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Bioprofiles and mechanistic pathways associated with Cheyne-Stokes respiration: insights from the SERVE-HF trial

  • João Pedro Ferreira
  • Kévin Duarte
  • Holger Woehrle
  • Martin R. Cowie
  • Christiane Angermann
  • Marie-Pia d’Ortho
  • Erland Erdmann
  • Patrick Levy
  • Anita K. Simonds
  • Virend K. Somers
  • Helmut Teschler
  • Karl Wegscheider
  • Emmanuel Bresso
  • Marie Dominique-Devignes
  • Patrick Rossignol
  • Wolfgang Koenig
  • Faiez ZannadEmail author
Original Paper
  • 43 Downloads

Abstract

Introduction

The SERVE-HF trial included patients with heart failure and reduced ejection fraction (HFrEF) with sleep-disordered breathing, randomly assigned to treatment with Adaptive-Servo Ventilation (ASV) or control. The primary outcome was the first event of death from any cause, lifesaving cardiovascular intervention, or unplanned hospitalization for worsening heart failure. A subgroup analysis of the SERVE-HF trial suggested that patients with Cheyne-Stokes respiration (CSR) < 20% (low CSR) experienced a beneficial effect from ASV, whereas in patients with CSR ≥ 20% ASV might have been harmful. Identifying the proteomic signatures and the underlying mechanistic pathways expressed in patients with CSR could help generating hypothesis for future research.

Methods

Using a large set of circulating protein-biomarkers (n = 276, available in 749 patients; 57% of the SERVE-HF population) we sought to investigate the proteins associated with CSR and to study the underlying mechanisms that these circulating proteins might represent.

Results

The mean age was 69 ± 10 years and > 90% were male. Patients with CSR < 20% (n = 139) had less apnoea-hypopnea index (AHI) events per hour and less oxygen desaturation. Patients with CSR < 20% might have experienced a beneficial effect of ASV treatment (primary outcome HR [95% CI] = 0.55 [0.34–0.88]; p = 0.012), whereas those with CSR ≥ 20% might have experienced a detrimental effect of ASV treatment (primary outcome HR [95% CI] = 1.39 [1.09–1.76]; p = 0.008); p for interaction = 0.001. Of the 276 studied biomarkers, 8 were associated with CSR (after adjustment and with a FDR1%-corrected p value). For example, higher PAR-1 and ITGB2 levels were associated with higher odds of having CSR < 20%, whereas higher LOX-1 levels were associated with higher odds of CSR ≥ 20%. Signalling, metabolic, haemostatic and immunologic pathways underlie the expression of these biomarkers.

Conclusion

We identified proteomic signatures that may represent underlying mechanistic pathways associated with patterns of CSR in HFrEF. These hypothesis-generating findings require further investigation towards better understanding of CSR in HFrEF.

Graphic abstract

Summary of the findings. PAR-1 proteinase-activated receptor 1, ADM adrenomedullin, HSP-27 heat shock protein-27, ITGB2 integrin beta 2, GLO1 glyoxalase 1, ENRAGE/S100A12 S100 calcium-binding protein A12, LOX-1 lectin-like LDL receptor 1, ADAM-TS13 disintegrin and metalloproteinase with a thrombospondin type 1 motif, member13 also known as von Willebrand factor-cleaving protease.

Keywords

Heart failure Adaptive servo-ventilation Circulating biomarkers Cheyne-Stokes respiration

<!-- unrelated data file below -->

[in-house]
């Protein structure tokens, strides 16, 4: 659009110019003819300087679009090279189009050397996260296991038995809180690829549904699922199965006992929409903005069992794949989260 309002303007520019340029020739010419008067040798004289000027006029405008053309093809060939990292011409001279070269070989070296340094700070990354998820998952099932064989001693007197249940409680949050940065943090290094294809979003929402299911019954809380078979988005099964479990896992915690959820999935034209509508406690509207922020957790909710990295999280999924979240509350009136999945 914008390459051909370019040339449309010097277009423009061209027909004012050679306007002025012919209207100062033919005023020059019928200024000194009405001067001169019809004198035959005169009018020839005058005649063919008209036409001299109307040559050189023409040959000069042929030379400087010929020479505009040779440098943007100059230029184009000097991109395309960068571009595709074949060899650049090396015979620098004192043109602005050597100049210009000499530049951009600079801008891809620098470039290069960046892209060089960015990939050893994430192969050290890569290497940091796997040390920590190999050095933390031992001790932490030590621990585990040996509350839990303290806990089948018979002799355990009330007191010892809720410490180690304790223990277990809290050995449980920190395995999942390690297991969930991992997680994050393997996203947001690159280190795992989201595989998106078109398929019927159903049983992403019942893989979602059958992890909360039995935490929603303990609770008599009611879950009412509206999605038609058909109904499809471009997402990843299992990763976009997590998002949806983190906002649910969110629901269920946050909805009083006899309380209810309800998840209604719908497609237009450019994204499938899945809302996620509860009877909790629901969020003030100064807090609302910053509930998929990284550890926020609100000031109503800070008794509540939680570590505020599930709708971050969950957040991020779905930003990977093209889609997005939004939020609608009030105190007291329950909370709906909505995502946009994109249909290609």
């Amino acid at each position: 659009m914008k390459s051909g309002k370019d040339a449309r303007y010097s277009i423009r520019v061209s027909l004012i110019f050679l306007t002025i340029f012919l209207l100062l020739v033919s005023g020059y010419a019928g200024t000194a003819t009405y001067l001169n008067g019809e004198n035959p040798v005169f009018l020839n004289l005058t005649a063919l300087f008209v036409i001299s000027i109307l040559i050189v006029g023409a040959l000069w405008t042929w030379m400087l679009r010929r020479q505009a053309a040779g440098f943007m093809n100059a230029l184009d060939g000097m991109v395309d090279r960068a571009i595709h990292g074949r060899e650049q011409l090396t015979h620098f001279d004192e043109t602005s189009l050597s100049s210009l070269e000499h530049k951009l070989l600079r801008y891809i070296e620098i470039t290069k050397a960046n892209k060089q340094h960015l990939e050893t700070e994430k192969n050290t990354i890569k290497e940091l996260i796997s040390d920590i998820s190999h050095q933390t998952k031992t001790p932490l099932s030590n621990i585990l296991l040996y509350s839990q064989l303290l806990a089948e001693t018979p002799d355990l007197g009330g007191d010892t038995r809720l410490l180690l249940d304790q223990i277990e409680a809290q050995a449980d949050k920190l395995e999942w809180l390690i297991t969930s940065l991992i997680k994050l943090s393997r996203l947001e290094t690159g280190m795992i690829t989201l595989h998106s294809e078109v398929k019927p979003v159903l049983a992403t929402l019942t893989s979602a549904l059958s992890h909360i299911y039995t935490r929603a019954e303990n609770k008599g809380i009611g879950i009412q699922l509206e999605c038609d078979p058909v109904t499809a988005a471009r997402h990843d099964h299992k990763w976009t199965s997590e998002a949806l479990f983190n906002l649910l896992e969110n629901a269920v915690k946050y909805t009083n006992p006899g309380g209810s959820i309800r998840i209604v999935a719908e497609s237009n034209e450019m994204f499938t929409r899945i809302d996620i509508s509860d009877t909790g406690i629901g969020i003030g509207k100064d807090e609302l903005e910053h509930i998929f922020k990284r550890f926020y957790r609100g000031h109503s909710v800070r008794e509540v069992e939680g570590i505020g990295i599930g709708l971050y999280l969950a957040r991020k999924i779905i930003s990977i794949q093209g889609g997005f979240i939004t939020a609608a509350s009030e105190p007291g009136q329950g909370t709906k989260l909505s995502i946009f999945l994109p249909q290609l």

Notes

Acknowledgements

JPF, PR, FZ are supported by a public grant overseen by the French National Research Agency (ANR) as part of the second “Investissements d’Avenir” program FIGHT-HF (reference: ANR-15-RHU-0004) and by the French PIA project “Lorraine Université d’Excellence”, reference ANR-15-IDEX-04-LUE. And by Contrat de Plan Etat-Lorraine and FEDER Lorraine.

Compliance with ethical standards

Conflict of interest

All authors declare that they have no conflict of interest.

Supplementary material

392_2019_1578_MOESM1_ESM.docx (47 kb)
Supplementary material 1 (DOCX 46 kb)

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Copyright information

© Springer-Verlag GmbH Germany, part of Springer Nature 2019

Authors and Affiliations

  • João Pedro Ferreira
    • 1
  • Kévin Duarte
    • 1
  • Holger Woehrle
    • 2
  • Martin R. Cowie
    • 3
  • Christiane Angermann
    • 4
  • Marie-Pia d’Ortho
    • 5
  • Erland Erdmann
    • 6
  • Patrick Levy
    • 7
  • Anita K. Simonds
    • 8
  • Virend K. Somers
    • 9
  • Helmut Teschler
    • 10
  • Karl Wegscheider
    • 11
  • Emmanuel Bresso
    • 12
  • Marie Dominique-Devignes
    • 12
  • Patrick Rossignol
    • 1
  • Wolfgang Koenig
    • 13
    • 14
  • Faiez Zannad
    • 1
    Email author
  1. 1.Centre d’Investigation Clinique Inserm, CHU, Institut Lorrain du Coeur et des VaisseauxUniversité de Lorraine, INSERM CIC-P 1433, CHRU de Nancy, INSERM U1116, FCRIN INI-CRCT (Cardiovascular and Renal Clinical Trialists)Vandoeuvre-les-NancyFrance
  2. 2.ResMed Science Center, ResMed Germany IncMartinsriedGermany
  3. 3.Imperial College LondonLondonUK
  4. 4.Department of Medicine and Comprehensive Heart Failure CenterUniversity Hospital and University of WürzburgWürzburgGermany
  5. 5.University Paris Diderot, Sorbonne Paris Cité, Hôpital Bichat, Explorations Fonctionnelles, DHU FIRE, AP-HPParisFrance
  6. 6.Heart CenterUniversity of CologneCologneGermany
  7. 7.University of Grenoble Alpes, Inserm, HP2 labGrenobleFrance
  8. 8.Royal Brompton HospitalLondonUK
  9. 9.Mayo Clinic and Mayo FoundationRochesterUSA
  10. 10.Department of Pneumology, Ruhrlandklinik, West German Lung Center, University Hospital EssenUniversity Duisburg-EssenEssenGermany
  11. 11.Department of Medical Biometry and EpidemiologyUniversity Medical Center EppendorfHamburgGermany
  12. 12.Université de Lorraine, CNRS, Inria, LORIANancyFrance
  13. 13.Deutsches Herzzentrum München, Technische Universität MünchenMunichGermany
  14. 14.DZHK (German Centre for Cardiovascular Research), Partner Site Munich Heart AllianceMunichGermany

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